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Environ Sci Technol. 2006 May 15;40(10):3305-12.

Quantifying the effect of soil moisture on the aerobic microbial mineralization of selected pesticides in different soils.

Author information

1
GSF-National Research Center for Environment and Health Institute of Soil Ecology, Ingolstädter Landstrasse 1, D-85764 Neuherberg, Germany. schroll@gsf.de

Abstract

A standardized quantitative approach was developed to reliably elucidate the effect of increasing soil moisture on pesticide mineralization. The mineralization of three aerobically degradable and chemically different 14C-labeled pesticides (isoproturon, benazolin-ethyl, and glyphosate) was studied under controlled conditions in the laboratory at an identical soil density of 1.3 g cm(-3). The agricultural soils used are characterized by (i) large variations in soil texture (sand content 4-88%) and organic matter content (0.97-2.70% org. C), (ii) fairly diverse soil-water retention curves, and (iii) differing pH values. We quantified the effect of soil moisture on mineralization of pesticides and found that (i) at soil water potential < or = -20 MPa minimal pesticide mineralization occurred; (ii) a linear correlation (P < 0.0001) exists between increasing soil moisture (within a soil water potential range of -20 and -0.015 MPa), and increased relative pesticide mineralization; (iii) optimum pesticide mineralization was obtained at a soil water potential of -0.015 MPa, and (iv) when soil moisture approximated water holding capacity, pesticide mineralization was considerably reduced. As both selected pesticides and soils varied to a large degree, we propose that the correlation observed in this study may be also valid in the case of aerobic degradation of other native and artificial organic compounds in soils.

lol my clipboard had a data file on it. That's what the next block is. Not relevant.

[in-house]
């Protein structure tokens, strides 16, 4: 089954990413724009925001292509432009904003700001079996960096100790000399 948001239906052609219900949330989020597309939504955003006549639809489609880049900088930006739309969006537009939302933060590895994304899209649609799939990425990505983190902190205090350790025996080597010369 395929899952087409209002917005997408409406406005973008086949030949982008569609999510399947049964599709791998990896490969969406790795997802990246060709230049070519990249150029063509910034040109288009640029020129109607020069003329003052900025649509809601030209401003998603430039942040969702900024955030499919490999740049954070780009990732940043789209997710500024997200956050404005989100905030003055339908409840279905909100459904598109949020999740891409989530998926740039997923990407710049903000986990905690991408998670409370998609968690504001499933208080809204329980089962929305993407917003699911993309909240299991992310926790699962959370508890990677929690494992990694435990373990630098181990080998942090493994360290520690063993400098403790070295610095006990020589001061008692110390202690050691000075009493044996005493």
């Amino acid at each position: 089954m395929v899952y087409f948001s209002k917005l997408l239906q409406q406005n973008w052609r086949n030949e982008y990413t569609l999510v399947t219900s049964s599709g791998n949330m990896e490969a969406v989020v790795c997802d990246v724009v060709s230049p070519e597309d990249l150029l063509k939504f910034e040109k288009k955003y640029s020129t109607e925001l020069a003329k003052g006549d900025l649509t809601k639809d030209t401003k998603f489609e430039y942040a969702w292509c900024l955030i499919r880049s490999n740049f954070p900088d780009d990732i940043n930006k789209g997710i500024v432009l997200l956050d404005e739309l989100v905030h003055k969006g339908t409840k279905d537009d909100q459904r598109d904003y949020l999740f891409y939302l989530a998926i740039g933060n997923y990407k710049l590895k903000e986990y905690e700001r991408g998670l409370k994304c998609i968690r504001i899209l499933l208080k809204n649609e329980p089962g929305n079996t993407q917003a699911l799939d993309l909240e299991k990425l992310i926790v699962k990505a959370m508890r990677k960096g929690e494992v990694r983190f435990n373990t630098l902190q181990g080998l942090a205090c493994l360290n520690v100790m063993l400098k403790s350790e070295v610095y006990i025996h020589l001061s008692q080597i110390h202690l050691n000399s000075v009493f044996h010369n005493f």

PMID:
16749698
[Indexed for MEDLINE]

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